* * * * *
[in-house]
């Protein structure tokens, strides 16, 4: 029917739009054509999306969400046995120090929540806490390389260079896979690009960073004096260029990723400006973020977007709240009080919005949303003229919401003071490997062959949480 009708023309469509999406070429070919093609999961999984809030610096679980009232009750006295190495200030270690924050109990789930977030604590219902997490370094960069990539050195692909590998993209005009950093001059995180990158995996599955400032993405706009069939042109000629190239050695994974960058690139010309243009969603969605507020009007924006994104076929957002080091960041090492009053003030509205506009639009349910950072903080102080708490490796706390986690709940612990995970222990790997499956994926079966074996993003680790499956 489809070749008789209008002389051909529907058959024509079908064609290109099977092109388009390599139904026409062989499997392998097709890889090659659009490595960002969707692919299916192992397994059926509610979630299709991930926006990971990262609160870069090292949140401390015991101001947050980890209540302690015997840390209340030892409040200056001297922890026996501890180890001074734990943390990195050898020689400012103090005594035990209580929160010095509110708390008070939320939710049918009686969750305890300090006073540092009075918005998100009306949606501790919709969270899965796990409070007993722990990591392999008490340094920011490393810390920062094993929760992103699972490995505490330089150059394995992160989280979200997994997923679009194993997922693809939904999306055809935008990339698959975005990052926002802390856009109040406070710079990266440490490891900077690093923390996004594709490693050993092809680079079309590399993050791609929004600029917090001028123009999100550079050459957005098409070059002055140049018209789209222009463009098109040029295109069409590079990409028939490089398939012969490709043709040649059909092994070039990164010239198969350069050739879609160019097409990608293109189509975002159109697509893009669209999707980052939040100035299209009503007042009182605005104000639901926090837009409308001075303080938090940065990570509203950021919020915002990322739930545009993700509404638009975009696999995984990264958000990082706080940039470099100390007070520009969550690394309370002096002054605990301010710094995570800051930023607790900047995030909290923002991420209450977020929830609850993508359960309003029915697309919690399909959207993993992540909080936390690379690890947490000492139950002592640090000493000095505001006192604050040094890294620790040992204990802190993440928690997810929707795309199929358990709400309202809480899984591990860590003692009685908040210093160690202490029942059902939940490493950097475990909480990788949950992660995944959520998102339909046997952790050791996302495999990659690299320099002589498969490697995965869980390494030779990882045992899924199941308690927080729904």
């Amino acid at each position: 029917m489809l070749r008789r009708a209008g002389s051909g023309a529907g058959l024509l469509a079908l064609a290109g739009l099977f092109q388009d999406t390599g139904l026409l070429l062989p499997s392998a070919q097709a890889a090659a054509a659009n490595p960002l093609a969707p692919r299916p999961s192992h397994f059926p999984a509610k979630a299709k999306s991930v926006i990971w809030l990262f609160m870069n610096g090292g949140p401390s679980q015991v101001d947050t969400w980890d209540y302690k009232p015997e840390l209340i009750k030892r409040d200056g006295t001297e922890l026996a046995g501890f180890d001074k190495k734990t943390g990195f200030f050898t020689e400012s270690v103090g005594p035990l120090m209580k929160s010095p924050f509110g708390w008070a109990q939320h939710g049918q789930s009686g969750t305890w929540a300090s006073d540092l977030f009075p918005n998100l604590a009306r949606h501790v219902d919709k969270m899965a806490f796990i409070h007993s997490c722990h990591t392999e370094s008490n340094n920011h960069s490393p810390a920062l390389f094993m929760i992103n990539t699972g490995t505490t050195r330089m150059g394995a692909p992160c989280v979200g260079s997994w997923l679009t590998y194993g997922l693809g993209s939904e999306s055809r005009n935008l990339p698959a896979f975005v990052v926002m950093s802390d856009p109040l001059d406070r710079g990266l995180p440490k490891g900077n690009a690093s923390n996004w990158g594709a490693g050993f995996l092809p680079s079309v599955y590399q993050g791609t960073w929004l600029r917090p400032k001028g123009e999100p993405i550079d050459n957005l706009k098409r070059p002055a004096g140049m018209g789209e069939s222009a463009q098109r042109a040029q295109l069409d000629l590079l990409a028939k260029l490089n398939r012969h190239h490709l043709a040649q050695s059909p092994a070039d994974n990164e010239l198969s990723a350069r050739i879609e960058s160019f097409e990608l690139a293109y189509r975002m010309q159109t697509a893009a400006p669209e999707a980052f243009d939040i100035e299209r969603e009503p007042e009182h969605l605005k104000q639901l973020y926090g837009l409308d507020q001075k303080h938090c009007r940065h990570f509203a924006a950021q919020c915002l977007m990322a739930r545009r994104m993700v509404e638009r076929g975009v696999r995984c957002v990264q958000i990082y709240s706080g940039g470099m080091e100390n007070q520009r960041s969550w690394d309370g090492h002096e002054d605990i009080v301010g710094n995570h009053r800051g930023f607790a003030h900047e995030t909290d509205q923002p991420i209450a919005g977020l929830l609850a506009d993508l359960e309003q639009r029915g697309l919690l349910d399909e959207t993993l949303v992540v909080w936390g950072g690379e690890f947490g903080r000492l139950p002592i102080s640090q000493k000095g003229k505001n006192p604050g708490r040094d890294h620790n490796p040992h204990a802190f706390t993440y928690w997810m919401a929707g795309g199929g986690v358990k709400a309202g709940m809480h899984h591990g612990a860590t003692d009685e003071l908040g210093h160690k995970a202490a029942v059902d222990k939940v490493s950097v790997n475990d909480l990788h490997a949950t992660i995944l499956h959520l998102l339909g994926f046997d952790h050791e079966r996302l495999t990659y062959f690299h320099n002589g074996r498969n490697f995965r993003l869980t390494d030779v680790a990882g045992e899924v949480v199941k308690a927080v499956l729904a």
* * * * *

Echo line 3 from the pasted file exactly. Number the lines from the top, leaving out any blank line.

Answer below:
């Amino acid at each position: 029917m489809l070749r008789r009708a209008g002389s051909g023309a529907g058959l024509l469509a079908l064609a290109g739009l099977f092109q388009d999406t390599g139904l026409l070429l062989p499997s392998a070919q097709a890889a090659a054509a659009n490595p960002l093609a969707p692919r299916p999961s192992h397994f059926p999984a509610k979630a299709k999306s991930v926006i990971w809030l990262f609160m870069n610096g090292g949140p401390s679980q015991v101001d947050t969400w980890d209540y302690k009232p015997e840390l209340i009750k030892r409040d200056g006295t001297e922890l026996a046995g501890f180890d001074k190495k734990t943390g990195f200030f050898t020689e400012s270690v103090g005594p035990l120090m209580k929160s010095p924050f509110g708390w008070a109990q939320h939710g049918q789930s009686g969750t305890w929540a300090s006073d540092l977030f009075p918005n998100l604590a009306r949606h501790v219902d919709k969270m899965a806490f796990i409070h007993s997490c722990h990591t392999e370094s008490n340094n920011h960069s490393p810390a920062l390389f094993m929760i992103n990539t699972g490995t505490t050195r330089m150059g394995a692909p992160c989280v979200g260079s997994w997923l679009t590998y194993g997922l693809g993209s939904e999306s055809r005009n935008l990339p698959a896979f975005v990052v926002m950093s802390d856009p109040l001059d406070r710079g990266l995180p440490k490891g900077n690009a690093s923390n996004w990158g594709a490693g050993f995996l092809p680079s079309v599955y590399q993050g791609t960073w929004l600029r917090p400032k001028g123009e999100p993405i550079d050459n957005l706009k098409r070059p002055a004096g140049m018209g789209e069939s222009a463009q098109r042109a040029q295109l069409d000629l590079l990409a028939k260029l490089n398939r012969h190239h490709l043709a040649q050695s059909p092994a070039d994974n990164e010239l198969s990723a350069r050739i879609e960058s160019f097409e990608l690139a293109y189509r975002m010309q159109t697509a893009a400006p669209e999707a980052f243009d939040i100035e299209r969603e009503p007042e009182h969605l605005k104000q639901l973020y926090g837009l409308d507020q001075k303080h938090c009007r940065h990570f509203a924006a950021q919020c915002l977007m990322a739930r545009r994104m993700v509404e638009r076929g975009v696999r995984c957002v990264q958000i990082y709240s706080g940039g470099m080091e100390n007070q520009r960041s969550w690394d309370g090492h002096e002054d605990i009080v301010g710094n995570h009053r800051g930023f607790a003030h900047e995030t909290d509205q923002p991420i209450a919005g977020l929830l609850a506009d993508l359960e309003q639009r029915g697309l919690l349910d399909e959207t993993l949303v992540v909080w936390g950072g690379e690890f947490g903080r000492l139950p002592i102080s640090q000493k000095g003229k505001n006192p604050g708490r040094d890294h620790n490796p040992h204990a802190f706390t993440y928690w997810m919401a929707g795309g199929g986690v358990k709400a309202g709940m809480h899984h591990g612990a860590t003692d009685e003071l908040g210093h160690k995970a202490a029942v059902d222990k939940v490493s950097v790997n475990d909480l990788h490997a949950t992660i995944l499956h959520l998102l339909g994926f046997d952790h050791e079966r996302l495999t990659y062959f690299h320099n002589g074996r498969n490697f995965r993003l869980t390494d030779v680790a990882g045992e899924v949480v199941k308690a927080v499956l729904a």